Washington, D.C. (June 13, 2013)
- ESPN quietly announced yesterday that it will discontinue its
3D TV channel by year's end, perhaps bringing to an end an
entire industry's effort to persuade Americans to watch 3D at
The sports channel launched ESPN 3D in 2010 with bold
pronouncements that it would help revolutionize home viewing.
However, sales of 3D TVs fell short of expectations -- and even
worse -- consumers who did buy TVs that included 3D capability
rarely used it.
Surveys indicated that people did not like the 3D goggles
required to watch 3D TV and many added that 3D TV sports and
movies were of little interest to them. ESPN officials tried to
win hearts and minds with a variety of 3D programming that even
included a professional knife thrower who flung knives
viewer (the camera.) But it was to no avail.
In its announcement, ESPN acknowledged that 3D TV has been a
bust, saying it was ending ESPN 3D "due to limited viewer
adoption of 3D services to the home."
The sports network bravely suggested it would resume 3D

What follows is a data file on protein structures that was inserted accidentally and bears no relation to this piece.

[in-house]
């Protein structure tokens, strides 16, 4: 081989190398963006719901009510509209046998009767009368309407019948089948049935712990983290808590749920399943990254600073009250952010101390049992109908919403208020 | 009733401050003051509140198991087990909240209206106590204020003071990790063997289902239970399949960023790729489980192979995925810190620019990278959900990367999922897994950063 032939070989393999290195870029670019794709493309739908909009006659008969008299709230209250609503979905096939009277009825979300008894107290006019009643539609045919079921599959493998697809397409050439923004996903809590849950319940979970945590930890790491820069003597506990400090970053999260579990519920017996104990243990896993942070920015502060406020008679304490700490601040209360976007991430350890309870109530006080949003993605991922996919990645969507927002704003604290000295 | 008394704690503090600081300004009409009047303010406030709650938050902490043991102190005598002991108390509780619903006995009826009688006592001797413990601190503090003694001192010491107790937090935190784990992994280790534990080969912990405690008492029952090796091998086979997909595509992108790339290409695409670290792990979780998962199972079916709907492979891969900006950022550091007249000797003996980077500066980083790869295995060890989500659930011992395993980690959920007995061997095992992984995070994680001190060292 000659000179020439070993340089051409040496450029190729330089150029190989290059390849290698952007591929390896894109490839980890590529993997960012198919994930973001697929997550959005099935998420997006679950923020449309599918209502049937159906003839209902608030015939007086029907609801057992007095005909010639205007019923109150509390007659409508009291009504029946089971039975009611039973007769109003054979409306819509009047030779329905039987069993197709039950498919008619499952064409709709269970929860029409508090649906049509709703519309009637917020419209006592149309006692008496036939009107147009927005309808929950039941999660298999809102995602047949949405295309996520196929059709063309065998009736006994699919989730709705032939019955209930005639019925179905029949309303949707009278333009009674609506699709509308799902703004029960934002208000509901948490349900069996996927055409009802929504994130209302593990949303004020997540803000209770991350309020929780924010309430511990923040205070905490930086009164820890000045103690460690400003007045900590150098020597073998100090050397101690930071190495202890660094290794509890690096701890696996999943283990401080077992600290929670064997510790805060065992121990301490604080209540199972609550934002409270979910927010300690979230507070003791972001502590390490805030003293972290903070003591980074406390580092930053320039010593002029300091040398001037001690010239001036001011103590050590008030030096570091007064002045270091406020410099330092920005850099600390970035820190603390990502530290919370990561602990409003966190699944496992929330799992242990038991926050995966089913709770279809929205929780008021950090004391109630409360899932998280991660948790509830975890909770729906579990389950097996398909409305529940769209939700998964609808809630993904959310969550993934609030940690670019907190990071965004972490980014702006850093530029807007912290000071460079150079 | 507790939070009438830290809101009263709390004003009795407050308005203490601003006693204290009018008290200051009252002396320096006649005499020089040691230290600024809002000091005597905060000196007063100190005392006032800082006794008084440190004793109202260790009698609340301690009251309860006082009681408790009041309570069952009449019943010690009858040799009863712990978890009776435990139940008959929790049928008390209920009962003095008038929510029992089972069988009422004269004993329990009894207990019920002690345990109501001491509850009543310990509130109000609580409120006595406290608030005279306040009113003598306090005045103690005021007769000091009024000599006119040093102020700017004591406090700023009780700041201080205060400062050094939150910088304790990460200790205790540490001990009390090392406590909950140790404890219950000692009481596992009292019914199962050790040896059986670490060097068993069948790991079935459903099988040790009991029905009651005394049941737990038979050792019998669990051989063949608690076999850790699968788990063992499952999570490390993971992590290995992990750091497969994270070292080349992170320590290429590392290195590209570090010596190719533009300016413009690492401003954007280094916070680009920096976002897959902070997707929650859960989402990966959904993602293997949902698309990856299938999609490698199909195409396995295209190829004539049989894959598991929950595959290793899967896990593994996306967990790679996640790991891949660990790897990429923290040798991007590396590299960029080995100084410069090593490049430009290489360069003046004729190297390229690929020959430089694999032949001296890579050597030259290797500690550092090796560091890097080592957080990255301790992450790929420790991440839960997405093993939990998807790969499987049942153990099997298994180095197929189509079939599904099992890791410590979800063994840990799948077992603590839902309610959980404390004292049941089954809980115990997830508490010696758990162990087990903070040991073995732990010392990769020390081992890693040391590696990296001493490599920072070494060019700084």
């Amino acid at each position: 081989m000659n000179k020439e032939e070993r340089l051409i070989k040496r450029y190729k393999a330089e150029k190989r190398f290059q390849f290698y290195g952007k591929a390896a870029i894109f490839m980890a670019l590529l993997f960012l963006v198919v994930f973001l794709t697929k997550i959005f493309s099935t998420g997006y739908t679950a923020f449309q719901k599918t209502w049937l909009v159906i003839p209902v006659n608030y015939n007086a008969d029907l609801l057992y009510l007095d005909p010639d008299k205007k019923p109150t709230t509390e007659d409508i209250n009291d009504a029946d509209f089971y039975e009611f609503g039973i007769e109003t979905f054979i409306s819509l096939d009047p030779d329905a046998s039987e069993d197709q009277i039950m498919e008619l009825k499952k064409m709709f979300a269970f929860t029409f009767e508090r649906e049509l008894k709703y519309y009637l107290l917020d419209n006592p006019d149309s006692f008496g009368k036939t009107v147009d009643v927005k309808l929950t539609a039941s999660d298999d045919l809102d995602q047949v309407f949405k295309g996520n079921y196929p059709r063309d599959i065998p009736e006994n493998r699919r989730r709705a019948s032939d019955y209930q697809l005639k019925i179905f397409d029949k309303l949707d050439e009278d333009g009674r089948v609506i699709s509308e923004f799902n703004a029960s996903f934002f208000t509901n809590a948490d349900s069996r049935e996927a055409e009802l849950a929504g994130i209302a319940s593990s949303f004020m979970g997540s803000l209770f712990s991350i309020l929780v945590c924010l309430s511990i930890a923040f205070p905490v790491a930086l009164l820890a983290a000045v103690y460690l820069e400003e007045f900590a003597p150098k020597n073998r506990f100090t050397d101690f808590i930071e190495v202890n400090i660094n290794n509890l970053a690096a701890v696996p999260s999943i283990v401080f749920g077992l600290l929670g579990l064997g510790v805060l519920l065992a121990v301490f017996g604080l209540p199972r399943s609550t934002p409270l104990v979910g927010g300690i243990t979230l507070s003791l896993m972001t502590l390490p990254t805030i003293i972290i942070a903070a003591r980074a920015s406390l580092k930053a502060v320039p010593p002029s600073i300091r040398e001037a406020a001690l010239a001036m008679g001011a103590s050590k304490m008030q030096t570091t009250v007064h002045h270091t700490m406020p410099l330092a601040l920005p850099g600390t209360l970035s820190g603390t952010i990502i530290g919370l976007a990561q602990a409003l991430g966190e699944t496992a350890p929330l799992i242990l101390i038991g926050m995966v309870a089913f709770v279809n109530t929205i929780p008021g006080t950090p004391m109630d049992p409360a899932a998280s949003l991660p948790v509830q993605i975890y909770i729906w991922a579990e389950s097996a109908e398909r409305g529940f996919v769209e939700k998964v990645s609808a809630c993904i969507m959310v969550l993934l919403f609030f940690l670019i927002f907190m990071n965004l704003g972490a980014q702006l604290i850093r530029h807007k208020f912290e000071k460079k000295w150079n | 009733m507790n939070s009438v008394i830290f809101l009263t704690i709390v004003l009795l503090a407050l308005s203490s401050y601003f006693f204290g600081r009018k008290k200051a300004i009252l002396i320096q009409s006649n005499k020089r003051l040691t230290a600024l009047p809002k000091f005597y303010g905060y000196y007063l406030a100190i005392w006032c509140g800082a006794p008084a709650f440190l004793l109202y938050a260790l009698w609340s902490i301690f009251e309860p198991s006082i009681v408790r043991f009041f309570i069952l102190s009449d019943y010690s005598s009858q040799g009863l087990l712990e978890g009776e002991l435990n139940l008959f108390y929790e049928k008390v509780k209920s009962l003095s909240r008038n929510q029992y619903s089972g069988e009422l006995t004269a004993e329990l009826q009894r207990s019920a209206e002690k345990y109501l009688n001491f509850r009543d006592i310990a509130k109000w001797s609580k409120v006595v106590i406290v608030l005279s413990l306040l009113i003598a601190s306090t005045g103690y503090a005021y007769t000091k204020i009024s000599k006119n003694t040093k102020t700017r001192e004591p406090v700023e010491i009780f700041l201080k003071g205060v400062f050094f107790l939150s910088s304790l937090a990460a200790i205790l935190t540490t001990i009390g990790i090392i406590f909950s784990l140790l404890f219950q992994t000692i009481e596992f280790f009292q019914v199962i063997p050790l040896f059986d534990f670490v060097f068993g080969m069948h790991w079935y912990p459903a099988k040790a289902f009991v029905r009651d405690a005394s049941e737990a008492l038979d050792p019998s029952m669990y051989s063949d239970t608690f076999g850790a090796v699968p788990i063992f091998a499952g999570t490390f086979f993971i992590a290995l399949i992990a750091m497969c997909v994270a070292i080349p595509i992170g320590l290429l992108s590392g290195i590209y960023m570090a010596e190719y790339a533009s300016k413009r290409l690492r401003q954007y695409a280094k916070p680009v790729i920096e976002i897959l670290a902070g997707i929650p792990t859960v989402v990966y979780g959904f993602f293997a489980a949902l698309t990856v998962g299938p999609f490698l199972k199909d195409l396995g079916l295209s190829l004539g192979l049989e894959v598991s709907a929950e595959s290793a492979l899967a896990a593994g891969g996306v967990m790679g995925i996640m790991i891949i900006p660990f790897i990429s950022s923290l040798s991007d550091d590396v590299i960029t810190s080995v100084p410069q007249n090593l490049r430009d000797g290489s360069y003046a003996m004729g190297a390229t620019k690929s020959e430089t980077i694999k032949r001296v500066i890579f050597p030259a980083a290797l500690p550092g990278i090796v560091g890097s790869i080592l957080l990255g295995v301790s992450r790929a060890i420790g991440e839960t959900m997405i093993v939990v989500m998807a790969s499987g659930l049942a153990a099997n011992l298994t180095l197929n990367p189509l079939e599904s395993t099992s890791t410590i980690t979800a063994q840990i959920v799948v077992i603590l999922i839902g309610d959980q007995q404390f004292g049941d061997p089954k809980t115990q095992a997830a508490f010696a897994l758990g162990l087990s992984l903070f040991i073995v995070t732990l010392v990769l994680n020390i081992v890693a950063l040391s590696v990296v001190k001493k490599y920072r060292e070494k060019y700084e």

programming if consumers suddenly reversed their behavior and
embraced the concept, but it added that it would now "experiment
with things like (4K TV)..." 4K TV purports to offer a
resolution four times greater than current 1080p TVs.
With ESPN 3D starting to close its doors, the small group of 3D
viewers that exists will soon have fewer options to utilize
their 3D sets. DIRECTV, which launched n3D a few years ago as a
24-hour 3D channel, now airs just occasional 3D programming. And
the Sony/Discovery/Imax 3D channel, 3net, has had difficulty
getting TV providers to carry it.
There are also 3D Blu-ray movies on the market for consumers who
have 3D-capable Blu-ray players and there are some 3D programs available
via streaming on Vudu, Netflix and Wealth TV. But that's about
Many in the industry have said over the last few years that if
ESPN ever pulled the plug on 3D TV, that would be the format's
final chapter. Today, it's hard to deny that statement.
Since TV makers stubbornly rolled out 3D sets more than three
years ago, I have been a loud and frequent critic of 3D TV,
saying that consumers simply didn't want it. On January 6, 2010,
I even called industry officials who thought they could somehow
convince Americans to accept it
"arrogant bastards."The term was a bit harsh,
but I was trying to make it ultra-clear that the industry really
needed to step back from what I viewed as an impending disaster.
So today, I won't gloat over ESPN's admission that 3D TV
didn't work. I will just add that in the future, the CE and
programming industries need to be more careful about what they
think they can make consumers do. They can only make
consumers do what consumers want to do.
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